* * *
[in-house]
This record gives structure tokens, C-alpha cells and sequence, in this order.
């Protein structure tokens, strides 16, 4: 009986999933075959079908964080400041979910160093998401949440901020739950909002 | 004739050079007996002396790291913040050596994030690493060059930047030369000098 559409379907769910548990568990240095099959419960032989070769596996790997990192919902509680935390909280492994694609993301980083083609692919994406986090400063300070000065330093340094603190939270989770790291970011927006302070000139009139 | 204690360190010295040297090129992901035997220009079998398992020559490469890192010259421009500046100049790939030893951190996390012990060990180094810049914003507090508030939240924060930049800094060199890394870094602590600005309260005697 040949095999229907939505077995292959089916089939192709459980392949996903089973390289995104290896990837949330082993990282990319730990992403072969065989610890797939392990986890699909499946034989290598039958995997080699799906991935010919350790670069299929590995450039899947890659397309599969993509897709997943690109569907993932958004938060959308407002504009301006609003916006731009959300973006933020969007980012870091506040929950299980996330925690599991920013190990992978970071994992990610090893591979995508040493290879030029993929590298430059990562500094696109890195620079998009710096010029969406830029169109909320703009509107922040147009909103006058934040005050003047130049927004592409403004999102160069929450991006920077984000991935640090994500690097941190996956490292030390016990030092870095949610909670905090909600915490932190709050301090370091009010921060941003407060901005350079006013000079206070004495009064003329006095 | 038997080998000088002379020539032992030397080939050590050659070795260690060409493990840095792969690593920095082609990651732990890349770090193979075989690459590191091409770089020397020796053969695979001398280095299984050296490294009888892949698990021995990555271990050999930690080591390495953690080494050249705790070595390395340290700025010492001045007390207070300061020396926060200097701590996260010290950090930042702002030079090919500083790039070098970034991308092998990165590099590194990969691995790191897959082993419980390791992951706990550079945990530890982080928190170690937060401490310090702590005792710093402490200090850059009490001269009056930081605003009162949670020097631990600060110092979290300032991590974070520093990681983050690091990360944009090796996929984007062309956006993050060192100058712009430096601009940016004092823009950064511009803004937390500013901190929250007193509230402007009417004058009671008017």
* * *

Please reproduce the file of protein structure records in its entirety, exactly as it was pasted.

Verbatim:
[in-house]
This record gives structure tokens, C-alpha cells and sequence, in this order.
């Protein structure tokens, strides 16, 4: 009986999933075959079908964080400041979910160093998401949440901020739950909002 | 004739050079007996002396790291913040050596994030690493060059930047030369000098 559409379907769910548990568990240095099959419960032989070769596996790997990192919902509680935390909280492994694609993301980083083609692919994406986090400063300070000065330093340094603190939270989770790291970011927006302070000139009139 | 204690360190010295040297090129992901035997220009079998398992020559490469890192010259421009500046100049790939030893951190996390012990060990180094810049914003507090508030939240924060930049800094060199890394870094602590600005309260005697 040949095999229907939505077995292959089916089939192709459980392949996903089973390289995104290896990837949330082993990282990319730990992403072969065989610890797939392990986890699909499946034989290598039958995997080699799906991935010919350790670069299929590995450039899947890659397309599969993509897709997943690109569907993932958004938060959308407002504009301006609003916006731009959300973006933020969007980012870091506040929950299980996330925690599991920013190990992978970071994992990610090893591979995508040493290879030029993929590298430059990562500094696109890195620079998009710096010029969406830029169109909320703009509107922040147009909103006058934040005050003047130049927004592409403004999102160069929450991006920077984000991935640090994500690097941190996956490292030390016990030092870095949610909670905090909600915490932190709050301090370091009010921060941003407060901005350079006013000079206070004495009064003329006095 | 038997080998000088002379020539032992030397080939050590050659070795260690060409493990840095792969690593920095082609990651732990890349770090193979075989690459590191091409770089020397020796053969695979001398280095299984050296490294009888892949698990021995990555271990050999930690080591390495953690080494050249705790070595390395340290700025010492001045007390207070300061020396926060200097701590996260010290950090930042702002030079090919500083790039070098970034991308092998990165590099590194990969691995790191897959082993419980390791992951706990550079945990530890982080928190170690937060401490310090702590005792710093402490200090850059009490001269009056930081605003009162949670020097631990600060110092979290300032991590974070520093990681983050690091990360944009090796996929984007062309956006993050060192100058712009430096601009940016004092823009950064511009803004937390500013901190929250007193509230402007009417004058009671008017």